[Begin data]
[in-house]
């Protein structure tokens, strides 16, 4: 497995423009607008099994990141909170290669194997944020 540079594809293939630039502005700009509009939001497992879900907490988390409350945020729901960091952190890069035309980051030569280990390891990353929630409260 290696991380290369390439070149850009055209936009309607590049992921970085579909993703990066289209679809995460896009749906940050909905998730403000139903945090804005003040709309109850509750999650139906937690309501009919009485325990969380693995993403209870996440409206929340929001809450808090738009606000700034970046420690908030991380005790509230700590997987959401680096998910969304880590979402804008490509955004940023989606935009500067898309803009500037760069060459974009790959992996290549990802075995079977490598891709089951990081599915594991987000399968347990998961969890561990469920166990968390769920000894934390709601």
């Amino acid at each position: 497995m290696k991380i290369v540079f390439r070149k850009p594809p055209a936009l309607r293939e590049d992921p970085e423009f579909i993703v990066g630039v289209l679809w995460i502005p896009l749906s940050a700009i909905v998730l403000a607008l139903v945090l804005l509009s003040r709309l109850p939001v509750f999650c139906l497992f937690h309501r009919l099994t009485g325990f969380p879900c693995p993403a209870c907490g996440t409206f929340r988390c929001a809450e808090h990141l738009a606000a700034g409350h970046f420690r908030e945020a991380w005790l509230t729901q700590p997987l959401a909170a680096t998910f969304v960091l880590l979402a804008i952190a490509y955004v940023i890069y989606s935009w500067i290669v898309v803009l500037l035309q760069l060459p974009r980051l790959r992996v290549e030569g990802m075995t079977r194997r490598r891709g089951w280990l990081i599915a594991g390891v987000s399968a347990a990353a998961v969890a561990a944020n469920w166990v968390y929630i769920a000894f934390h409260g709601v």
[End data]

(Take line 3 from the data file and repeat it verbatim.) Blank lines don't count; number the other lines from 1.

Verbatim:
């Amino acid at each position: 497995m290696k991380i290369v540079f390439r070149k850009p594809p055209a936009l309607r293939e590049d992921p970085e423009f579909i993703v990066g630039v289209l679809w995460i502005p896009l749906s940050a700009i909905v998730l403000a607008l139903v945090l804005l509009s003040r709309l109850p939001v509750f999650c139906l497992f937690h309501r009919l099994t009485g325990f969380p879900c693995p993403a209870c907490g996440t409206f929340r988390c929001a809450e808090h990141l738009a606000a700034g409350h970046f420690r908030e945020a991380w005790l509230t729901q700590p997987l959401a909170a680096t998910f969304v960091l880590l979402a804008i952190a490509y955004v940023i890069y989606s935009w500067i290669v898309v803009l500037l035309q760069l060459p974009r980051l790959r992996v290549e030569g990802m075995t079977r194997r490598r891709g089951w280990l990081i599915a594991g390891v987000s399968a347990a990353a998961v969890a561990a944020n469920w166990v968390y929630i769920a000894f934390h409260g709601v």